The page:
Somalis who know the culture, region, and people intimately. There are Somalis leading aid work. Get behind them, support them.

This means you might not get your face on a brochure. You might not get a great selfie opportunity. You might not get the praise for risking your life to go to Somalia to see what people are already telling you, if you would just believe them. You might not get the glory of praying for rain and seeing it fall and tweeting about it.

But you might be able to make a difference, just without your left hand knowing what your right hand is doing.

If you are willing to support Somalis helping Somalia, then here are some ways you can get involved.

*There are loads of Go Fund me campaigns being run by Somalis: Somalia Famine Relief, they are partnering with the American Refugee Committee and the International Refugee Committee. And Somalia Famine Relief 2017, run by a group of Somali youth in Minneapolis (go Minnesota!), they are partnering with a Somali-run NGO Read Horn of Africa.

*Technology and social media are both playing large parts in responding to this crisis. Here is how some Somalis are using both to help.

*Abaaraha has developed a crisis mapping system to help aid providers see the big picture and know where there are urgent needs.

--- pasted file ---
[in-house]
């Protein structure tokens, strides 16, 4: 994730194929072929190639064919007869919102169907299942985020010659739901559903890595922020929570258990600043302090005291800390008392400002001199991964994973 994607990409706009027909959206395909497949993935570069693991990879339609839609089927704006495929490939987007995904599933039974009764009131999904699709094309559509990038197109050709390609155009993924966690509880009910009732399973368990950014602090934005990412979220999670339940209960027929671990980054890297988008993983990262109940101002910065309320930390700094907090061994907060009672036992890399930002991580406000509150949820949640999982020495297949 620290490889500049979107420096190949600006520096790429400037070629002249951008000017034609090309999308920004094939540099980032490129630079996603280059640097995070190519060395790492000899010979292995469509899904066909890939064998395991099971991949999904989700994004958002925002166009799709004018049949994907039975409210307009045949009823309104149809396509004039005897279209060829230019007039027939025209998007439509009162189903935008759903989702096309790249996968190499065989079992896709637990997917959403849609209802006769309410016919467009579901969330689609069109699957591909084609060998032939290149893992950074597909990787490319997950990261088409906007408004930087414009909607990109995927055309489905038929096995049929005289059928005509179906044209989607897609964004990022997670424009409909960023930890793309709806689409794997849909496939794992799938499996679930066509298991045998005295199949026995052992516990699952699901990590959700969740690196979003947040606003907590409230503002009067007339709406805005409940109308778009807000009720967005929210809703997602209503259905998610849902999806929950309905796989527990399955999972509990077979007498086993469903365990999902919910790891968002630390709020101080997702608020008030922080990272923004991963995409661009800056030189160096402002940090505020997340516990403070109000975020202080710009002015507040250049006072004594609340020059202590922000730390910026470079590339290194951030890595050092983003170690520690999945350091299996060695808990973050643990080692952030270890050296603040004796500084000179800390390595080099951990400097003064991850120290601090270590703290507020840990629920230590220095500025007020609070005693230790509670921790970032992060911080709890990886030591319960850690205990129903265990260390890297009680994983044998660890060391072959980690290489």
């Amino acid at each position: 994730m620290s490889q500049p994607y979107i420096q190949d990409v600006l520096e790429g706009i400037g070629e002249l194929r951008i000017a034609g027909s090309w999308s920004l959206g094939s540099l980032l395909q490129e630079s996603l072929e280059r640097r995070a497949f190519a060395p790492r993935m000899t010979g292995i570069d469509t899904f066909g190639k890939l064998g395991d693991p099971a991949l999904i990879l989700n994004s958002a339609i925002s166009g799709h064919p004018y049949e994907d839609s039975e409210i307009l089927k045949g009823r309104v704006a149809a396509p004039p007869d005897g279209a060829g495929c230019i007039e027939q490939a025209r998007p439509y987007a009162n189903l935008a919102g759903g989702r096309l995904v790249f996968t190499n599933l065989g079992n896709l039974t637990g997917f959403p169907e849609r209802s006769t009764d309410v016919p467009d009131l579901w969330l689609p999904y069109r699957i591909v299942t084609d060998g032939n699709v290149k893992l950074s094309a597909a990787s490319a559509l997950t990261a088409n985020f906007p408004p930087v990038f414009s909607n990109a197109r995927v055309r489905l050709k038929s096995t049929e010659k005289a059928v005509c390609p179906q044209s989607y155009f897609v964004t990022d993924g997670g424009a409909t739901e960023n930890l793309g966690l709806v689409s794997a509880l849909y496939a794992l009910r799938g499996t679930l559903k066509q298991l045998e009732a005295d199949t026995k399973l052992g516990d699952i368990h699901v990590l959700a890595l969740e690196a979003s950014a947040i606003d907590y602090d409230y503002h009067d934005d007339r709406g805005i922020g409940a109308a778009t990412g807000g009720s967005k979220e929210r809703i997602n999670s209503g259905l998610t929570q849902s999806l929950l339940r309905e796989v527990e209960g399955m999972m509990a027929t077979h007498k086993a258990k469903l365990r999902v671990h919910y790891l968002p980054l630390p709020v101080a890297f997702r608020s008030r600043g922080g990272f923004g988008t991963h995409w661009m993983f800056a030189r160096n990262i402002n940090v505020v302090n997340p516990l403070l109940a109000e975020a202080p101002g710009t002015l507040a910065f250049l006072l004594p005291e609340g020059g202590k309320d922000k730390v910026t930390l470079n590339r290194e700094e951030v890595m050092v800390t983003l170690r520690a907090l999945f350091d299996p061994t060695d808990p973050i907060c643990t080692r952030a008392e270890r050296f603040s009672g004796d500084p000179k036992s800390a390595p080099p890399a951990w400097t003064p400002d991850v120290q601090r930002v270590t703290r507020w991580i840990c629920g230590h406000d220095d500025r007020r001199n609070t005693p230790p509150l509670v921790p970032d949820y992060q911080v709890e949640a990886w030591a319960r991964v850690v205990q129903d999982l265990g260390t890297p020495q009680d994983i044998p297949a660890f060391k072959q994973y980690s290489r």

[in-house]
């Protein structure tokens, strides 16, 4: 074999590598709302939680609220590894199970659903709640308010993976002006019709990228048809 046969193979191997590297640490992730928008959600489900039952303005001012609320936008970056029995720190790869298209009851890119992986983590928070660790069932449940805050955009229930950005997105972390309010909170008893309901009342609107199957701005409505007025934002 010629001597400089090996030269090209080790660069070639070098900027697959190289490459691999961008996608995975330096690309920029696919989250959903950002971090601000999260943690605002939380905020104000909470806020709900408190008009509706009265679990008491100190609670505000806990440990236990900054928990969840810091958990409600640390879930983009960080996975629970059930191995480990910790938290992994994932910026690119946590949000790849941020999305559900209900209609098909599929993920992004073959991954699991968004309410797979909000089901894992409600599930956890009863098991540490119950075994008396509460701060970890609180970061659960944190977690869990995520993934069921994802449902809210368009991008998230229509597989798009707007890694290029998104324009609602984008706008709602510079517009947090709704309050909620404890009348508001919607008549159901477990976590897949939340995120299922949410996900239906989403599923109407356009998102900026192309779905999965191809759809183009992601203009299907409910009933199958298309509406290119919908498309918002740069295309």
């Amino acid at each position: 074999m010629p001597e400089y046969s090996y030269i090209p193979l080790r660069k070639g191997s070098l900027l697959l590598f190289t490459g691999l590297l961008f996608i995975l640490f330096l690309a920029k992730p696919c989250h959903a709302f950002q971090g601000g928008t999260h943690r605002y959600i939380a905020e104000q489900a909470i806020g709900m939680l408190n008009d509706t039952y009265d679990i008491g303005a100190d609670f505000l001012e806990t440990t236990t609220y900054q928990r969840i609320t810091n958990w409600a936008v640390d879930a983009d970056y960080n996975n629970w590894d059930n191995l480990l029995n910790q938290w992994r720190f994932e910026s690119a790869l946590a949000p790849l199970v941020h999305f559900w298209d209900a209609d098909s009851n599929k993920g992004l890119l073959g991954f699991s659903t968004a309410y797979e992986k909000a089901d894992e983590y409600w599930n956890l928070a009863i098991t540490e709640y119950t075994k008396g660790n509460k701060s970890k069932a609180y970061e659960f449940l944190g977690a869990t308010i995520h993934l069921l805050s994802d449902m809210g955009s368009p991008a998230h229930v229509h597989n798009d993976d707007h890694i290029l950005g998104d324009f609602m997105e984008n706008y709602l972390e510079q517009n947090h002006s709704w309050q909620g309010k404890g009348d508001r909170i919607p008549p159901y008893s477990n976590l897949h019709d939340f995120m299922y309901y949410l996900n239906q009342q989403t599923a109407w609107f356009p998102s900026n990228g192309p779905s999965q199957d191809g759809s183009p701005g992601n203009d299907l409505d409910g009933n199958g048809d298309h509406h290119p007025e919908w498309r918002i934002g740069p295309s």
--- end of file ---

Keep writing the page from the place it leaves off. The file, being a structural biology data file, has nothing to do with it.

*If you have Somalis in your community, talk to their community leaders. Maybe at a mosque, maybe restaurant owners or shopkeepers. Find out what they are doing and ask how you can participate. I know Minneapolis restaurants recently had a Dine Out for Somalia evening, with the goal of raising $150,000 for famine relief. The list included almost 50 restaurants, most of them Somali, Horn of Africa, or Arab cuisine. You can still donate: Dine Out for Somalia.

What if there weren’t only Somali restaurants participating? What if they weren’t primarily Somali diners? Do you, non-Somali American, really need to start your own organization, project, or fund? Get behind what Somalis are already doing, join with them. I suspect you’ll find your donation of time, resources, or money will go further and you’ll be able to see more long-term impact both in your own life and in the lives of people you hope to serve.

*There are so many Somalis helping Somalis, unrelated to famine relief. But all development is positive and can move the entire region in the right direction. Saada Moumin is one such woman, with her school for low-income and special needs children in Djibouti.

*And, sure, I’ll encourage you to pray for Somalia. But keep in mind that you are not the only one praying. Millions of Somalis are praying, both in Somalia and in the diaspora. There are Somali Muslims praying and Christians who care about Somalis praying and I even know some Buddhist Somalis who pray. Don’t fool yourself that when God provides an answer to prayer, it was solely your powerful and effective righteousness that brought it. You are not standing alone in your hope and faith. You are not the hero.